Date of Award


Degree Name

Master of Science


Mining Engineering

First Advisor

Spearing, Sam

Second Advisor

Mondal, Kanchan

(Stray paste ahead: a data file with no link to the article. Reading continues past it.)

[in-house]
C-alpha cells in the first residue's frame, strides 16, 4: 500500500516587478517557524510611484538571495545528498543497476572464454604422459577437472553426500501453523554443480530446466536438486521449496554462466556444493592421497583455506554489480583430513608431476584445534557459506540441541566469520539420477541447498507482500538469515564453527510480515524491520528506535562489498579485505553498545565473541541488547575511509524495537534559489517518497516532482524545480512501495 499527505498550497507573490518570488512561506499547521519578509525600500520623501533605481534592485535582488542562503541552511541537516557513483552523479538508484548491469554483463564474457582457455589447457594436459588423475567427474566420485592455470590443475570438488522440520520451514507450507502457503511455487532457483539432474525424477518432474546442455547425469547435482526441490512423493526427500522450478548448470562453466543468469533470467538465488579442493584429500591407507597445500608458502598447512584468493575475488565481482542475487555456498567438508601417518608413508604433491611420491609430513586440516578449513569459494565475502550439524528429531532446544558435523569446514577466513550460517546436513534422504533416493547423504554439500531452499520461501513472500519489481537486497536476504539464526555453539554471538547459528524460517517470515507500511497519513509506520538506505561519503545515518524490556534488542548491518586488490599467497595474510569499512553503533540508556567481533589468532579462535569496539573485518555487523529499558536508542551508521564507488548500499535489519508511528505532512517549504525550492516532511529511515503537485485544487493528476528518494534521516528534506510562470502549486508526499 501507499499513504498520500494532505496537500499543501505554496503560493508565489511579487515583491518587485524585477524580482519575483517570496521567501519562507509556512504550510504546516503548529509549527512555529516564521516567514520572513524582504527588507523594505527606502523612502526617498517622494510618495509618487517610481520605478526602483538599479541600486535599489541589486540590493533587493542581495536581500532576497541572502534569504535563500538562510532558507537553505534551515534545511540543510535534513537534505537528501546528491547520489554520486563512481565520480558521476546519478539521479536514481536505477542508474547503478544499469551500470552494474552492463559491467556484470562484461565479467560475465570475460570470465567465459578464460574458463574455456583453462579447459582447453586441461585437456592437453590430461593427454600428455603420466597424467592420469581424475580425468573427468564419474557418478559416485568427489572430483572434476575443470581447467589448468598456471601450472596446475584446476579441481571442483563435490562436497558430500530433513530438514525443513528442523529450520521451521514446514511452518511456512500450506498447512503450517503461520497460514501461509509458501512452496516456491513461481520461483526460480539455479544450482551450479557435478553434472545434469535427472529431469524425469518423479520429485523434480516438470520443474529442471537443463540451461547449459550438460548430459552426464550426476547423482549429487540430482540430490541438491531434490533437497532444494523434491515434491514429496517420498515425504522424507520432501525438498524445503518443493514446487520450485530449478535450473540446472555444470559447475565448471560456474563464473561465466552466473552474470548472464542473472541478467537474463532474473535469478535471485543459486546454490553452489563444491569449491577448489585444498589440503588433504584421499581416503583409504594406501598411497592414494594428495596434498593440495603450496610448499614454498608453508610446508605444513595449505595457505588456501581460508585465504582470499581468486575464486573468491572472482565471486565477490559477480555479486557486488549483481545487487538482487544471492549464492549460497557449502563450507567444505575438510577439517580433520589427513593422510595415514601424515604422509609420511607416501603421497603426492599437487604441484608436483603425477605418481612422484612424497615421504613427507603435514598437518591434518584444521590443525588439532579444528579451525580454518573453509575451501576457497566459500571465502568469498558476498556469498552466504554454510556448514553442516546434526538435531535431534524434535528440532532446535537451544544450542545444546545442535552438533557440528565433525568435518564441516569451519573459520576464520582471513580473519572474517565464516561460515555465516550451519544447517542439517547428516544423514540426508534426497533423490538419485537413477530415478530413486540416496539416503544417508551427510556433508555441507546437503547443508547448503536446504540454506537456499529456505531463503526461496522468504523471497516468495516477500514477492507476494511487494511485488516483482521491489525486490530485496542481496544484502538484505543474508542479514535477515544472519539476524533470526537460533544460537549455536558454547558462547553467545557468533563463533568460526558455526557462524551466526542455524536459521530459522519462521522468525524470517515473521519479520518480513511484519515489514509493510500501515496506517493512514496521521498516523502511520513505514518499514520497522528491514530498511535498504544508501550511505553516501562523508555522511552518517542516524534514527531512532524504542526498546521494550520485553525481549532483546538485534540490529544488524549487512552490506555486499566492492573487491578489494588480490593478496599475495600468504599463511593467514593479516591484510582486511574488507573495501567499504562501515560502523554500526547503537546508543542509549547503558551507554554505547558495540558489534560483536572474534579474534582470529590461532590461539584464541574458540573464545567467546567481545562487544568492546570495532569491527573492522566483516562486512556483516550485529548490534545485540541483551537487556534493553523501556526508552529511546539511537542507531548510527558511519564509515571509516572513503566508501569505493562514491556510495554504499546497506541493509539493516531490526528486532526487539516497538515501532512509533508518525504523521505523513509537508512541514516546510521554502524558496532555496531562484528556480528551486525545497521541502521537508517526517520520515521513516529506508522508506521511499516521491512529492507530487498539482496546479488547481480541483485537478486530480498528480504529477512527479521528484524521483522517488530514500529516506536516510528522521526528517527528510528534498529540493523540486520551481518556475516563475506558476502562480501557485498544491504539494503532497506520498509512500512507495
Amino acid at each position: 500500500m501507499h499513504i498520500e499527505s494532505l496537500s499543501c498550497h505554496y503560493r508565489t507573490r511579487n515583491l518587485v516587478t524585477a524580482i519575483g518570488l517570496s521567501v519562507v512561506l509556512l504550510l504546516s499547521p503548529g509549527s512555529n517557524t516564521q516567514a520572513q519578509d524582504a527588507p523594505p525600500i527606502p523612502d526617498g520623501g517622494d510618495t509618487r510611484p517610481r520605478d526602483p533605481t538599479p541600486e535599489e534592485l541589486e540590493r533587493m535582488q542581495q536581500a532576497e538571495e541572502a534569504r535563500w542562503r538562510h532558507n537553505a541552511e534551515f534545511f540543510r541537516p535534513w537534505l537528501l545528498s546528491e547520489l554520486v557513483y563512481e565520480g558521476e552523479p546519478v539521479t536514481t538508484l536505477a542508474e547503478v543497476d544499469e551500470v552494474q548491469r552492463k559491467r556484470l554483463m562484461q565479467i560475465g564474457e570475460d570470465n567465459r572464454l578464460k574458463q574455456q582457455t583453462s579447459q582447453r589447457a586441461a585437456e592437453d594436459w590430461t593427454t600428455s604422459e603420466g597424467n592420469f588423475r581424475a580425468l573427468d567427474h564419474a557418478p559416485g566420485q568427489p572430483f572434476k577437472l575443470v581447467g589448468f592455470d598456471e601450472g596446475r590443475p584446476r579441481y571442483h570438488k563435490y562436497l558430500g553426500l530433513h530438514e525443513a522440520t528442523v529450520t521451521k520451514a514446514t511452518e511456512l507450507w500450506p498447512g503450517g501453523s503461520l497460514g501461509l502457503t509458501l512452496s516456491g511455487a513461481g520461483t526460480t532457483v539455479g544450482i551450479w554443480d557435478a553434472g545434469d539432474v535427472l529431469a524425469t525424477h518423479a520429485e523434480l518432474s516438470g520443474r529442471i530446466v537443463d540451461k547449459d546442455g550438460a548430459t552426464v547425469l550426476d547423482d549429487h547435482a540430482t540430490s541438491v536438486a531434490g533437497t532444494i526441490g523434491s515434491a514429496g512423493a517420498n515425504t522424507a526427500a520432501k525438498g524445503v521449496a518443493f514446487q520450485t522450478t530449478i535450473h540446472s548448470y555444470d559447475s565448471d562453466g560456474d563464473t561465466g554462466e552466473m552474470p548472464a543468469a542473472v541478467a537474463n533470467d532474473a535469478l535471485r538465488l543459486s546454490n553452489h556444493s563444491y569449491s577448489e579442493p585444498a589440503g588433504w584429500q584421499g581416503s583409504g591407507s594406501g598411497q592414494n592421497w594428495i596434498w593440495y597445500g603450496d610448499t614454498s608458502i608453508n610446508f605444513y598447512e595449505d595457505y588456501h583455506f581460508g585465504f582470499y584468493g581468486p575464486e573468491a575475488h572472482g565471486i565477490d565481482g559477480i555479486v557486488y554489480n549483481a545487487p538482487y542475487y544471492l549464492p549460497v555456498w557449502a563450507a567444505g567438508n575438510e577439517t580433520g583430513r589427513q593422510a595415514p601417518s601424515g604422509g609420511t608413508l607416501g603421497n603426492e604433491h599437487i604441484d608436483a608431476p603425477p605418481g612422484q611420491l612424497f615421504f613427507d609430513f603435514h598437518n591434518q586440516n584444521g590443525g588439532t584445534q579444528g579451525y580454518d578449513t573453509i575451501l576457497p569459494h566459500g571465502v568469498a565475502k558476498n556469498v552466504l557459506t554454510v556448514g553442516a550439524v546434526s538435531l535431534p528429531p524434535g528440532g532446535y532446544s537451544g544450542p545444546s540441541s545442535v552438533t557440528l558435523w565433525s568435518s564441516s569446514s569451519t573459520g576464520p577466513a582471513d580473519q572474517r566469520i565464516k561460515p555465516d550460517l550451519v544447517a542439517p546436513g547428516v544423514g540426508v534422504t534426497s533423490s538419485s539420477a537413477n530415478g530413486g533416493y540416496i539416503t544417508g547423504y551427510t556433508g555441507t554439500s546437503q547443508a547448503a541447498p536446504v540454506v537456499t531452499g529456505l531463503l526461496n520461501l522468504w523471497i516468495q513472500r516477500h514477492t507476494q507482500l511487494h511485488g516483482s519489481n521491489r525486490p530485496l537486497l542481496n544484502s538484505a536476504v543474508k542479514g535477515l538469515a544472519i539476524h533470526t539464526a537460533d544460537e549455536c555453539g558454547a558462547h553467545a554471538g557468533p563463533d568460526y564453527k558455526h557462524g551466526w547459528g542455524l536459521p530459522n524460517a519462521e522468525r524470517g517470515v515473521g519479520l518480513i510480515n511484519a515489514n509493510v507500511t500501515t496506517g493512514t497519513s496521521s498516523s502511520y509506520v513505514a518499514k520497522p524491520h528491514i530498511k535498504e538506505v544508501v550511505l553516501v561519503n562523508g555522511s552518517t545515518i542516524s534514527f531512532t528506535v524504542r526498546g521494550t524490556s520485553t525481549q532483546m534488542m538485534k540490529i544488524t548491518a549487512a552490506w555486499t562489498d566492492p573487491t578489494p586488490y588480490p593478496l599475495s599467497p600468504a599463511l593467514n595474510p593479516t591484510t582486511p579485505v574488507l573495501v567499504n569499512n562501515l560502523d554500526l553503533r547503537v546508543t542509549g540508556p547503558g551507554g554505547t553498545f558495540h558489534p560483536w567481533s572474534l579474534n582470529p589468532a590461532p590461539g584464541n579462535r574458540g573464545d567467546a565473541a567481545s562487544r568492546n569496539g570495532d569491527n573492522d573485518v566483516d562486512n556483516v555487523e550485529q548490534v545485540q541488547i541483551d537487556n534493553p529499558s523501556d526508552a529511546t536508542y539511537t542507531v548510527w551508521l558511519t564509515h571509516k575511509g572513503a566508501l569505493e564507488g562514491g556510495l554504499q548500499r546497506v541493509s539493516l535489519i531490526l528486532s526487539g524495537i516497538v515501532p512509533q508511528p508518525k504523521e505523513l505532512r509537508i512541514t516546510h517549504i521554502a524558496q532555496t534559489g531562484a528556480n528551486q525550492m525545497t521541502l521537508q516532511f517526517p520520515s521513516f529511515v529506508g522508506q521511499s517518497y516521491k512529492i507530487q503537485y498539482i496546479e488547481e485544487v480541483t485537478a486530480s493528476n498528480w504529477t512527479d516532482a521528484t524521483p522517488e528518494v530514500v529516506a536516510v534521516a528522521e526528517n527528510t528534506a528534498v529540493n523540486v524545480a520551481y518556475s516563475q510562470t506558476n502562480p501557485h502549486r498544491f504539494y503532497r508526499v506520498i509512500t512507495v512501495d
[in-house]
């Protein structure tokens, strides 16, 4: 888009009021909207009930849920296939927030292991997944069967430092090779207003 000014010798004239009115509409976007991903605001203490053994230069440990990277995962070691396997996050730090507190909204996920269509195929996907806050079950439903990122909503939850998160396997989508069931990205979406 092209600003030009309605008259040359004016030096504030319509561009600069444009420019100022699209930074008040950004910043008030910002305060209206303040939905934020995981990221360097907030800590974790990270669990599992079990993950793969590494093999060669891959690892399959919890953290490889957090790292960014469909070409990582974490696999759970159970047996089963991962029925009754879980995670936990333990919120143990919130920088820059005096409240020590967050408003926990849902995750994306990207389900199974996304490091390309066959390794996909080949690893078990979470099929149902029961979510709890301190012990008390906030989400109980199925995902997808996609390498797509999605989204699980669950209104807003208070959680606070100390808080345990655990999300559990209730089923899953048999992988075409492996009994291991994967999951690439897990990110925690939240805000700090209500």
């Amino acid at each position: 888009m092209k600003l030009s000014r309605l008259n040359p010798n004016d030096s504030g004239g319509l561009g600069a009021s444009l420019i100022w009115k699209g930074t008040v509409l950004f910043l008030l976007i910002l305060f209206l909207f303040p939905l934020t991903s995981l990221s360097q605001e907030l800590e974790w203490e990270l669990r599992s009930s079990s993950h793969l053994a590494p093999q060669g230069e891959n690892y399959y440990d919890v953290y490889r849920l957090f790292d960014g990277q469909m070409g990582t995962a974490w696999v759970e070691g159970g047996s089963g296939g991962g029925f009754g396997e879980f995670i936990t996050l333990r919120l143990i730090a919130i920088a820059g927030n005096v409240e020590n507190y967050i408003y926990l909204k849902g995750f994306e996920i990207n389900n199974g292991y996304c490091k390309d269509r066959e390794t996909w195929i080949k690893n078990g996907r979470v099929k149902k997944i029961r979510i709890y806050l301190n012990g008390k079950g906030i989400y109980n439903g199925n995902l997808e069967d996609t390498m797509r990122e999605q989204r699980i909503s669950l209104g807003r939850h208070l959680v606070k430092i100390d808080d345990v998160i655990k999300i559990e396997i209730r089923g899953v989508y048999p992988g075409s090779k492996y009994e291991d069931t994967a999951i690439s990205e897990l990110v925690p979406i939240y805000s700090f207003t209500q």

Rock anchors are used extensively in coal mines in the United States and around the world. The conditions in many of these coal mines are conducive towards the corrosion of rock anchors. Despite this, very little research has been performed to analyze corrosion and its effects on rock anchors in US coal mines. The specific aim of this thesis is to analyze typical Illinois Coal Basin (ICB) mine parameters and their effects on corrosion. A well understood relationship between these parameters and corrosion would be useful in locating highly corrosive areas and mitigating risks associated with corrosion. To study ICB mine parameters and their effects on corrosion, three general experiment types were carried out: in situ rock anchor analysis, simulated mine environment testing and analysis, and electrochemical testing and analysis. For in situ rock anchor analysis, open circuit potential (OCP) of rock anchors in coal mines with various conditions were measured. The OCP values can be used to predict whether or not corrosion of the rock anchors has initiated, and to study relationships between mine parameters and corrosion. The readings were also used to assess the validity of experimental setups by comparing experimental OCP values to in situ mine OCP values. The OCP readings obtained were found to vary by locations within the mines indicating corrosion conditions can vary relative to location. No clear trends were found between the OCP values and moisture or rock anchor age likely indicating numerous other factors were affecting the OCP values. These other significant factors will need to be determined and measured in addition to moisture and age in order to develop clear relationships between mine parameters and OCP values. Overall, the experimental OCP values found were slightly more negative than the in situ OCP values. This may have been due to the fact that the corrosion tanks exposed the rock anchors to more moisture. It is also a possible indication that mine rock anchors were not yet significantly corroding. For simulated environments, three tanks were filled with solution made by adding chloride ions, sulfate ions, and iron ions. The concentrations were based on water samples from mines and were the same for each tank. The temperatures of each tank were set at 30°C or 50°C, and the pH levels were set at 5.5 or 9.The tanks were then loaded with thirteen different types of rock anchors. The solution compositions were monitored over time, and the rock anchors were removed at specified intervals and tested to tensile destruction. The decreasing ultimate strengths of anchors were assumed to be related to the corrosion rate. This relationship was used to study the corrosion rates of multiple rock anchor types in varying conditions. Results seemed to indicate higher temperatures caused the highest corrosion rates. Basic pH levels caused a less significant increase in corrosion. With respect to reduced visible surface corrosion, epoxy coatings were the most effective followed by the proprietary coating, and then the galvanized coating. All bolts, cable anchors, and friction bolts with no coating had significant visible corrosion relative to rock anchors with protective coatings. Cable bolts with no coating and friction bolts seemed to have had the largest decrease in strength, and this is hypothesized to be a result of having larger exposed surface areas than other rock anchor types. For electrochemical testing and analysis, potentiodynamic polarization tests were used to estimate the corrosion potential (Ecorr) and corrosion current (Icorr) of rock anchor metals in simulated mine environments. Ecorr can be used as an indication of the conditions necessary for the initiation of corrosion, and Icorr can be used to determine the rate of corrosion. The effects of pyritic sulfur from coal samples in solution, pH of solution, temperature, and the bolt grade on Ecorr and Icorr values were analyzed. No significant trends were observed between electrochemical properties and pyritic sulfur concentrations. pH, temperature, and bolt grade were also parameters that were analyzed, and of these, only temperature had a significant effect on electrochemical properties. The penetration rate increased significantly with respect to increasing temperatures. All corrosion rates in the simulated mine water were considered low according to the standard specifying corrosion rates and characteristics that was used. This research has shown mine corrosion parameters are consistent in localized areas. The results, however show additional parameters other than age and moisture must be accounted for in order to accurately predict the risk of corrosion in a given mine. Simulated mine testing results showed that corrosion prevention coatings are effective in reducing corrosion in the conditions tested. Electrochemical test showed corrosion rates were all low in the mine solutions tested. Temperature had the most significant effect on corrosion rates in both the simulated mine tests and electrochemical tests. The electrochemical tests also showed that increased temperature can only simulate increased corrosion periods up to the point that other reaction factors limit the reaction rate independent of temperature. To fully understand corrosion risks in ICB mines, additional parameters and experimental methods should be considered in order to increase the understanding of relationship between ICB mine parameters and corrosion.




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